The reasons why I am running now are the same as when I ran in 2010. The people of California deserve a Legislature that is committed to promoting economic development and job growth through fewer restrictive regulations on business. We need to eliminate wasteful spending, cut the size of government, and get it off the backs of hard-working individuals via reduced taxes. We must maintain public safety and a commitment to an education system that truly works. And we must assure that the rights of law-abiding citizens are not infringed upon by a nanny government that thinks it is wise enough to tell people how to live their lives.
I do not consider this to be a new campaign for State Assembly. Instead, I consider this to be a continuation of the campaign I began back during the summer of 2009. Please join me. The road will be tough, and we have a lot of hard work ahead of us. But we have to keep on pushing for a better California.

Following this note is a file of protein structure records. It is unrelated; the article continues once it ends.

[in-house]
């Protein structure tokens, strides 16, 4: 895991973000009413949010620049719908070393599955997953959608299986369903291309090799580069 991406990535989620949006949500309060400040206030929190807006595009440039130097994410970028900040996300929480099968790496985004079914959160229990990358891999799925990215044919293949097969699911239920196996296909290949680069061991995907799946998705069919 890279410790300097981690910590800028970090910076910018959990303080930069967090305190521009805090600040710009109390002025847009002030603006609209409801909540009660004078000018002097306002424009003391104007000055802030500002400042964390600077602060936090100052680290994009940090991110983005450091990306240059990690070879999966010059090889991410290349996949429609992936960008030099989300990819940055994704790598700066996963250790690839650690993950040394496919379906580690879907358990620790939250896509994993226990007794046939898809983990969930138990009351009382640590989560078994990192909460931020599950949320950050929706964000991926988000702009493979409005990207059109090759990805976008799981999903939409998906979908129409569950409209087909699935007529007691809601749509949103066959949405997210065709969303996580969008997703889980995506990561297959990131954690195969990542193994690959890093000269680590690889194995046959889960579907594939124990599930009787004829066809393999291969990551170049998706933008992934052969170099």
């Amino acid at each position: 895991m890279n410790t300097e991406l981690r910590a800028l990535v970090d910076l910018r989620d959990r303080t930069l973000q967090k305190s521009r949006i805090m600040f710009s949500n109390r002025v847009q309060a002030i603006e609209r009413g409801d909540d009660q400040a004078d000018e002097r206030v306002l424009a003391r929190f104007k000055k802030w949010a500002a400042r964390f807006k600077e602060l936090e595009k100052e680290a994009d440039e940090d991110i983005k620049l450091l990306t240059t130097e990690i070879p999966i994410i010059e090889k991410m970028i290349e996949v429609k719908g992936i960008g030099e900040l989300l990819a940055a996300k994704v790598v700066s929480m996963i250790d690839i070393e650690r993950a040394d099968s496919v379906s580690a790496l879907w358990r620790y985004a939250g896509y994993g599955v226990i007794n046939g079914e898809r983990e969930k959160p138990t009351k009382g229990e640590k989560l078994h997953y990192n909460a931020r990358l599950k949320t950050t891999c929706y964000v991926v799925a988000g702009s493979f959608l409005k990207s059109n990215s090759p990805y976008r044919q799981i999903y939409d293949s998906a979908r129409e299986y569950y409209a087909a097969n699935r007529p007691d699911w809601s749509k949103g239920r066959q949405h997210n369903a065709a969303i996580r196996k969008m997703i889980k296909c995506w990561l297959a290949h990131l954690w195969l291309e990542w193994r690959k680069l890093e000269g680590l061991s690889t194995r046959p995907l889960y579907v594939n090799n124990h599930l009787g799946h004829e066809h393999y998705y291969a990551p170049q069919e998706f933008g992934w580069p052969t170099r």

Please visit my official campaign website at:
Below is the text of a Letter to the Editor that I just sent to a couple of my local newspapers. It will be interesting to see whether they actually print my letter.
I was born and raised in California, and I have absolutely no criminal or mental health history. I have undergone extensive firearms training, both in California and out of state. And I currently hold multiple concealed weapons permits, allowing me to legally carry a concealed firearm in 32 states.
Despite living in the City of Fremont virtually all of my life, Alameda County Sheriff Gregory Ahern and Fremont Police Chief Craig Steckler do not believe my life is valuable enough to be issued a permit to carry a concealed firearms with which to protect myself in California.